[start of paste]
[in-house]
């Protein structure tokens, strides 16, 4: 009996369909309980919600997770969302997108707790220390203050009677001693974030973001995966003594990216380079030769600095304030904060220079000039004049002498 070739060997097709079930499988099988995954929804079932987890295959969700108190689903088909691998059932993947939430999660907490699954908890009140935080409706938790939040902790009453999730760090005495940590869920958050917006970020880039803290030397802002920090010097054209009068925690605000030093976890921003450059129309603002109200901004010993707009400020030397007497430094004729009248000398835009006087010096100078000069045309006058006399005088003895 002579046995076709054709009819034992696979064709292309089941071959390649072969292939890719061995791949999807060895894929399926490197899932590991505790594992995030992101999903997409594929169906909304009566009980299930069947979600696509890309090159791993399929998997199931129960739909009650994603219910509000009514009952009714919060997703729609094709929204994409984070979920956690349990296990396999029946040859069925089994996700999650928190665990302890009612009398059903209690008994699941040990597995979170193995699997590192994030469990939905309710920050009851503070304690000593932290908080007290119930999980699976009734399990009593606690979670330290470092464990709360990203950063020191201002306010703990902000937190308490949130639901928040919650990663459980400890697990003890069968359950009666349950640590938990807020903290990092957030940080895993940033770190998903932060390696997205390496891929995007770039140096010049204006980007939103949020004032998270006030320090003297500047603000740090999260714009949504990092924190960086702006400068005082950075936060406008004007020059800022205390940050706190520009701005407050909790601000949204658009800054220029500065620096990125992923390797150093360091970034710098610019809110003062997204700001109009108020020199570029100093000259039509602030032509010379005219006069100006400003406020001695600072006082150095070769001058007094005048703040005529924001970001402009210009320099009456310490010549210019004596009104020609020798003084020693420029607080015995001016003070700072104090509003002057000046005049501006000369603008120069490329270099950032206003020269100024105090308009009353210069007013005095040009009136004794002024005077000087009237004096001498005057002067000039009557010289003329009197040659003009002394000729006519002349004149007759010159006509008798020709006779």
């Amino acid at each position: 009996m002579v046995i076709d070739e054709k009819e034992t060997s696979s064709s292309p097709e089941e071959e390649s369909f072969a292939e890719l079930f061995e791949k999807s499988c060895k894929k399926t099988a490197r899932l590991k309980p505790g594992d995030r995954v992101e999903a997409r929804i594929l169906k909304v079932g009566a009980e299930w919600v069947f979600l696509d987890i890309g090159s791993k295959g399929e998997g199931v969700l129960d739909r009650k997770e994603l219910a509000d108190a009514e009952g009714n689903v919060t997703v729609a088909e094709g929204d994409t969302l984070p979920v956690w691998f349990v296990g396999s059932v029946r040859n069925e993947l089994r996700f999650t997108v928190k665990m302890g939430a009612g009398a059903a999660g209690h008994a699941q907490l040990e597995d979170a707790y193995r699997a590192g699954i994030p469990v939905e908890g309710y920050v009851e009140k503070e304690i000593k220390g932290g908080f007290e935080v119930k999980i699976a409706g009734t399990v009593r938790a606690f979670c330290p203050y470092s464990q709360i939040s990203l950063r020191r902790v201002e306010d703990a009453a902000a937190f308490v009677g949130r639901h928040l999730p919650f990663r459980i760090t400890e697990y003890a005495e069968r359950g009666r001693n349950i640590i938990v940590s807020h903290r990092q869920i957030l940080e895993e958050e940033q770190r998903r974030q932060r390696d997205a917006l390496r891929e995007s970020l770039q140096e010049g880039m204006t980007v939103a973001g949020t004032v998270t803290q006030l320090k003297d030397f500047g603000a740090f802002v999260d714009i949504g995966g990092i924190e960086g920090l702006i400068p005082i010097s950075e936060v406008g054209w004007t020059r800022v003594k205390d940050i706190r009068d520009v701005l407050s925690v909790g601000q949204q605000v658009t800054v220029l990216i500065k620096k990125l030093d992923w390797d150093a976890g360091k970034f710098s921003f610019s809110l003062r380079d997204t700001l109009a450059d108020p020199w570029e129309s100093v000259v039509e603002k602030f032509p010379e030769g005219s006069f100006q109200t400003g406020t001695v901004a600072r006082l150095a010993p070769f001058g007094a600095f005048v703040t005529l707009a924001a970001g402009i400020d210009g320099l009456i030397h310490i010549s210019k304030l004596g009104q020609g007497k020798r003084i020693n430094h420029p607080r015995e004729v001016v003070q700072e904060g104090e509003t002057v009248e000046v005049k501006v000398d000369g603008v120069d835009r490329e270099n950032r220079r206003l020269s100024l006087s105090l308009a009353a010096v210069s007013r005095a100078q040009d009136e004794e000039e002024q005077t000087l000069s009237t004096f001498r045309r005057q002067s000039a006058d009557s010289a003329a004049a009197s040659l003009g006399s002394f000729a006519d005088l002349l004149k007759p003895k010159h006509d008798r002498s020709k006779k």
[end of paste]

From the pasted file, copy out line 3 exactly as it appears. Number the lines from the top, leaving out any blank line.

């Amino acid at each position: 009996m002579v046995i076709d070739e054709k009819e034992t060997s696979s064709s292309p097709e089941e071959e390649s369909f072969a292939e890719l079930f061995e791949k999807s499988c060895k894929k399926t099988a490197r899932l590991k309980p505790g594992d995030r995954v992101e999903a997409r929804i594929l169906k909304v079932g009566a009980e299930w919600v069947f979600l696509d987890i890309g090159s791993k295959g399929e998997g199931v969700l129960d739909r009650k997770e994603l219910a509000d108190a009514e009952g009714n689903v919060t997703v729609a088909e094709g929204d994409t969302l984070p979920v956690w691998f349990v296990g396999s059932v029946r040859n069925e993947l089994r996700f999650t997108v928190k665990m302890g939430a009612g009398a059903a999660g209690h008994a699941q907490l040990e597995d979170a707790y193995r699997a590192g699954i994030p469990v939905e908890g309710y920050v009851e009140k503070e304690i000593k220390g932290g908080f007290e935080v119930k999980i699976a409706g009734t399990v009593r938790a606690f979670c330290p203050y470092s464990q709360i939040s990203l950063r020191r902790v201002e306010d703990a009453a902000a937190f308490v009677g949130r639901h928040l999730p919650f990663r459980i760090t400890e697990y003890a005495e069968r359950g009666r001693n349950i640590i938990v940590s807020h903290r990092q869920i957030l940080e895993e958050e940033q770190r998903r974030q932060r390696d997205a917006l390496r891929e995007s970020l770039q140096e010049g880039m204006t980007v939103a973001g949020t004032v998270t803290q006030l320090k003297d030397f500047g603000a740090f802002v999260d714009i949504g995966g990092i924190e960086g920090l702006i400068p005082i010097s950075e936060v406008g054209w004007t020059r800022v003594k205390d940050i706190r009068d520009v701005l407050s925690v909790g601000q949204q605000v658009t800054v220029l990216i500065k620096k990125l030093d992923w390797d150093a976890g360091k970034f710098s921003f610019s809110l003062r380079d997204t700001l109009a450059d108020p020199w570029e129309s100093v000259v039509e603002k602030f032509p010379e030769g005219s006069f100006q109200t400003g406020t001695v901004a600072r006082l150095a010993p070769f001058g007094a600095f005048v703040t005529l707009a924001a970001g402009i400020d210009g320099l009456i030397h310490i010549s210019k304030l004596g009104q020609g007497k020798r003084i020693n430094h420029p607080r015995e004729v001016v003070q700072e904060g104090e509003t002057v009248e000046v005049k501006v000398d000369g603008v120069d835009r490329e270099n950032r220079r206003l020269s100024l006087s105090l308009a009353a010096v210069s007013r005095a100078q040009d009136e004794e000039e002024q005077t000087l000069s009237t004096f001498r045309r005057q002067s000039a006058d009557s010289a003329a004049a009197s040659l003009g006399s002394f000729a006519d005088l002349l004149k007759p003895k010159h006509d008798r002498s020709k006779k």